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Found 10 results

  1. Should you keep your last name after getting married or change it? The question is more complicated than you think especially when considering all the possibilities keeping your maiden name, taking your spouse's last name, using your maiden name as a middle name, taking two last names, hyphenating the two names to create a joint surname and others. Please Share your thoughts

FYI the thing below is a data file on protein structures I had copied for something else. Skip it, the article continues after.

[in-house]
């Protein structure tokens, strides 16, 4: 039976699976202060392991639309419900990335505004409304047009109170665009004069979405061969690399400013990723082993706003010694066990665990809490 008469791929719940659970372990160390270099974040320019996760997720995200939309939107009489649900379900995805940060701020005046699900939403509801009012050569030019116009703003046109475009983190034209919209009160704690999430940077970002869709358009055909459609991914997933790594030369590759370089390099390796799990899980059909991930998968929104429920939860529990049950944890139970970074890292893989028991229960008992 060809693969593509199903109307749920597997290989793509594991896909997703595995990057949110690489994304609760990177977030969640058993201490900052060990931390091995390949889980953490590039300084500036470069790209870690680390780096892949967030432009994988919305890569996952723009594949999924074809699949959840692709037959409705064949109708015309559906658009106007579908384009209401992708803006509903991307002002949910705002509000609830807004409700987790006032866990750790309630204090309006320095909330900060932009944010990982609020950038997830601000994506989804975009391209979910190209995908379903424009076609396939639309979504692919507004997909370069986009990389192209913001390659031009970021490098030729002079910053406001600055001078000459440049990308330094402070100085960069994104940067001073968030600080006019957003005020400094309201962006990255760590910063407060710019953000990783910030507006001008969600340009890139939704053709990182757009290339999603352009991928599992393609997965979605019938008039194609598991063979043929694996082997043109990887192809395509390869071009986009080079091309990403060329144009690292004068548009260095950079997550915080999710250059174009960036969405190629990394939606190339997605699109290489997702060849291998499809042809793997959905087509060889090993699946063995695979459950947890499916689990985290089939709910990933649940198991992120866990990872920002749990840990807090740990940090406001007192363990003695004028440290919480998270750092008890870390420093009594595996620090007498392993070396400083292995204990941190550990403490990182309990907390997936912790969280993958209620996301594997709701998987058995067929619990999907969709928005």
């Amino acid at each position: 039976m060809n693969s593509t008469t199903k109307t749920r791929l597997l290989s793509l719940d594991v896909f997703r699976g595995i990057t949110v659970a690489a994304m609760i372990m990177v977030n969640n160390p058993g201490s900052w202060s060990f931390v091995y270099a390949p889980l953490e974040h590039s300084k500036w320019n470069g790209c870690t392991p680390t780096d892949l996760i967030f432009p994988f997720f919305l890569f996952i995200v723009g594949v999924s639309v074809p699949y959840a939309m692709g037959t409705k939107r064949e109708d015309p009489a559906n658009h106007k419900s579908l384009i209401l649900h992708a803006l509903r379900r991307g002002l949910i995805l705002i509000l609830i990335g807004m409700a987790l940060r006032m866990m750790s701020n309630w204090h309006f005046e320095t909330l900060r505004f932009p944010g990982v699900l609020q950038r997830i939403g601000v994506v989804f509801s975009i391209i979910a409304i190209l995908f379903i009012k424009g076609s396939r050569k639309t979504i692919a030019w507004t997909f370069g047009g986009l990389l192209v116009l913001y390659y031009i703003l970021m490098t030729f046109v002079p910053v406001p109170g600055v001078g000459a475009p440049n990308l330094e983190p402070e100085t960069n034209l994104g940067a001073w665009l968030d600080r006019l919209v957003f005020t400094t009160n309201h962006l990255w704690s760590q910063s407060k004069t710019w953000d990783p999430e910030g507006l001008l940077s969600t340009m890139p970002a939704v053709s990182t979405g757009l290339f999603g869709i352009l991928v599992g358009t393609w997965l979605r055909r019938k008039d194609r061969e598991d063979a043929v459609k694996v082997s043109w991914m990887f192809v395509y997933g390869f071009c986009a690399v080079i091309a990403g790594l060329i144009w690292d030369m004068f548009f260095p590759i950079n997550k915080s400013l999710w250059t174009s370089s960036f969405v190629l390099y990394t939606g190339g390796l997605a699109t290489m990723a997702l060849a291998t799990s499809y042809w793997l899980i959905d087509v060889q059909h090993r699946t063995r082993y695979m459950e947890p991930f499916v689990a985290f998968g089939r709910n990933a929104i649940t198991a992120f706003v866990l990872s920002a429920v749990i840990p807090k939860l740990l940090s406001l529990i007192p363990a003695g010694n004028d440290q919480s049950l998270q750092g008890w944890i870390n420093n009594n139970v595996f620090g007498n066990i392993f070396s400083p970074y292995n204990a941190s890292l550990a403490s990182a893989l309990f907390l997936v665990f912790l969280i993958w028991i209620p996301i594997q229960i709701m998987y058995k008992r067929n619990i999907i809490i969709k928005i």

2. Every day thousand of Internet subscribers receive a piracy warning from their Internet provider. Increasingly, these notifications also include a settlement request ranging from $20 to hundreds of dollars. According to the Electronic Frontier Foundation, ISPs should protect their customers from these invasive tactics. There are many ways copyright holders approach today’s “online piracy problem.†Some prefer to do it through innovation, while others prefer educational messages, warnings or even lawsuits. Another group is aiming to generate revenue by obtaining lots of small cash settlements. Rightscorp and CEG TEK have chosen the latter model. Their emails are sent as regular DMCA notices which many ISPs then forward to their customers, often with a settlement demand included. Both companies send millions of warnings to U.S. Internet providers every year, but how these are handled varies per ISP. Some, including Charter, forward the entire notice, while others such as Comcast strip out the settlement details. To find out more about the legality of these notices, and the options Internet providers and subscribers have, TorrentFreak sat down with Electronic Frontier Foundation (EFF) staff attorney Mitch Stoltz. According to Stoltz, Internet providers should carefully review what they’re forwarding to their users. Under U.S. law they are not required to forward DMCA notices and stripping out settlement demands is in the best interest of the consumer. “In the U.S., ISPs don’t have any legal obligation to forward infringement notices in their entirety. An ISP that cares about protecting its customers from abuse should strip out demands for money before forwarding infringement notices. Many do this,†he says. “An ISP can also choose not to forward notices at all if they are deficient, misleading, or inaccurate,†Stoltz adds. Misleading notices The notices these companies send are designed to threaten and pressure the recipient, who is often not the person who downloaded the allegedly infringing material. “The problem with notices demanding money from ISP subscribers is that they’re often misleading,†Stoltz notes. “They often give the impression that the person whose name is on the ISP bill is legally responsible for all infringement that might happen on the Internet connection, which is simply not true.†Some of the notices mention disastrous consequences, such as excessively large jury verdicts against file sharers who previously had to pay hundreds of thousands of dollars in damages. However, they forget to mention that these type of piracy cases almost never go to court. Similarly, ISPs rarely disconnect casual copyright infringers. “Rightscorp, for one, has never sued an accused file sharer. Having an ISP forward a demand for money also makes it seem like the ISP will cut off the subscriber if they don’t pay, which is also not true– most ISPs don’t ban customers just because a penny-stock outfit in Santa Monica asks them to,†Stoltz says. Legal repercussions? As a result of the threatening language many subscribers fear that they might be made bankrupt. The reality, however, is that nothing usually happens if they opt to ignore the threats. Stoltz advises people who receive a notice not to reach out to the sender. Instead, they should carefully consider their options and consult a lawyer if needed. “Circumstances vary, and it’s always a good idea to talk to a lawyer about your specific situation. Be cautious about communicating with any company or lawyer that accuses you of copyright infringement – they will use anything you say against you. Stop, think, and read carefully before you decide to send money or information.†In theory ISPs do have the right to disconnect an account after a subscriber receives multiple notices, but this is relatively rare. The same is true for lawsuits. As far as we know neither Rightscorp nor CEG TEK have taken a file-sharer to court. “They would rather scare a hundred people into paying $20 than spend thousands on a lawsuit against one person,†Stoltz says. The problem remains that even a minuscule chance of getting in trouble is enough for some to pay up. Some people just want the whole thing to go away, that’s what the settlement model is based on. The only way to make this threat disappear is for Internet providers to either strip the settlement demands, or simply toss all notices in the trash. https://torrentfreak.com/why-isps-should-stop-forwarding-piracy-settlement-demands-150502/